The Symbol of the Sukkah: Physical and Metaphysical

As I was sitting in our sukkah this week, I got to thinking about what this behavior represents. The Talmud records a difference of opinion between Rabbi Eliezer and Rabbi Akiva. Rabbi Eliezer teaches that the sukkot of the desert experience were “clouds of glory,” which hovered over the Children of Israel for forty years in the wilderness. Rabbi Akiva disagrees saying,  “The sukkot were real booths that they built for themselves.” (Sukkah 11b) It seems strange in that either way you cut it the Sukkah is a symbol. The question is does this symbol represent something akin to what we are using or does it represent a metaphor. Did either Rabbi Eliezer and Rabbi Akiva think that we are actually sitting in the imagined reference point? I am not saying that they are lying, but neither is real. So what are they disagreeing about?

At one level we could understand the disagreement between Rabbi Eliezer and Rabbi Akiva to be one of understanding what it means to be Jewish. Is being Jewish a religion ( “clouds of glory”) or a nationality ( real booths they used post Exodus in the desert)?   Joseph Campbell said:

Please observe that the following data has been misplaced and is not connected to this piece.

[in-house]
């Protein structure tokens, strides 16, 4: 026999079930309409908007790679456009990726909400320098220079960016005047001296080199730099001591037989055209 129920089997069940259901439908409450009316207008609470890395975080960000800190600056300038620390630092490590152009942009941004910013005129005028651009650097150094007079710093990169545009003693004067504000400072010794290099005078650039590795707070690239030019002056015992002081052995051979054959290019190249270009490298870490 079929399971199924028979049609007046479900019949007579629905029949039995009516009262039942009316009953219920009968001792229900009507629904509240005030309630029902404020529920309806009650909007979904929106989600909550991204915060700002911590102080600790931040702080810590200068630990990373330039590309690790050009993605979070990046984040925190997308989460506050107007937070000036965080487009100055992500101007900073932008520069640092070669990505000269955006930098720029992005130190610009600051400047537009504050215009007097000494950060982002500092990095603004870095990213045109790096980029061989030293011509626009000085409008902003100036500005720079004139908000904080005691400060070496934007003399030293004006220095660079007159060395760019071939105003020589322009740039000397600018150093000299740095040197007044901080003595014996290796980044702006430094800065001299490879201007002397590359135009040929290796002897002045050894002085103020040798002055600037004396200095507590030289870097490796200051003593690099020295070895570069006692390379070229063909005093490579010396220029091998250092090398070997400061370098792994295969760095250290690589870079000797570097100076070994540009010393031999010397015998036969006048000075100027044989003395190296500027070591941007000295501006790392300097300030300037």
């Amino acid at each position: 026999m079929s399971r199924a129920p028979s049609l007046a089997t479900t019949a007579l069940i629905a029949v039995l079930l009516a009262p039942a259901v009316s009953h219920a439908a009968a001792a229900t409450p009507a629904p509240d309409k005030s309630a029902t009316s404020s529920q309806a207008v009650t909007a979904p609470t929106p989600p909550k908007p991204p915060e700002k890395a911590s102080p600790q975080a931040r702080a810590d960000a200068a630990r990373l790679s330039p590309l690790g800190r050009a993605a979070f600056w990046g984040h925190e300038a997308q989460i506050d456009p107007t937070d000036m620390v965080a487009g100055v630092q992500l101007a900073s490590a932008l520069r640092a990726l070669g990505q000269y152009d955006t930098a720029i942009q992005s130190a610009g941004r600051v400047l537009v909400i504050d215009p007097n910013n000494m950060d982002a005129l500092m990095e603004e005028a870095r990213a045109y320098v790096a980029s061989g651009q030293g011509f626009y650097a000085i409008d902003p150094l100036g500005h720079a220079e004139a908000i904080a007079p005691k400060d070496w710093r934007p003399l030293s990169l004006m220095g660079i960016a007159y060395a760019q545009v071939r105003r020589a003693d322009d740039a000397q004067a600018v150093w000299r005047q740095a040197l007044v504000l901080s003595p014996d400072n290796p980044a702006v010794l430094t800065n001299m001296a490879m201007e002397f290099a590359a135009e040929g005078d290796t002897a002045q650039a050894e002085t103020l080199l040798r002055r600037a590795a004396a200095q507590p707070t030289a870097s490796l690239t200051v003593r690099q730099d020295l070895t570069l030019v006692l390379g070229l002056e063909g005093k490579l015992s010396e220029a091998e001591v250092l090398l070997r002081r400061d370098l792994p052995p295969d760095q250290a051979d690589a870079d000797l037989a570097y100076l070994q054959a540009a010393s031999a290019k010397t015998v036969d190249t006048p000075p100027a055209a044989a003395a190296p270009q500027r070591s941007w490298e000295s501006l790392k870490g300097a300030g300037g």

Every religion is true one way or another. It is true when understood metaphorically. But when it gets stuck in its own metaphors, interpreting them as facts, then you are in trouble.
But maybe that is the point of the sukkah any way. It is immersive metaphor we get to really enter. The sukkah can be a symbol of our experience as a people in physical and history way at the same time as it can be a religious manifestation of our metaphysical relationship with God.  In this horrid political season it is wonderful to find a place in the sukkah where we can all come together, both expressions are authentic, and neither is a liar.

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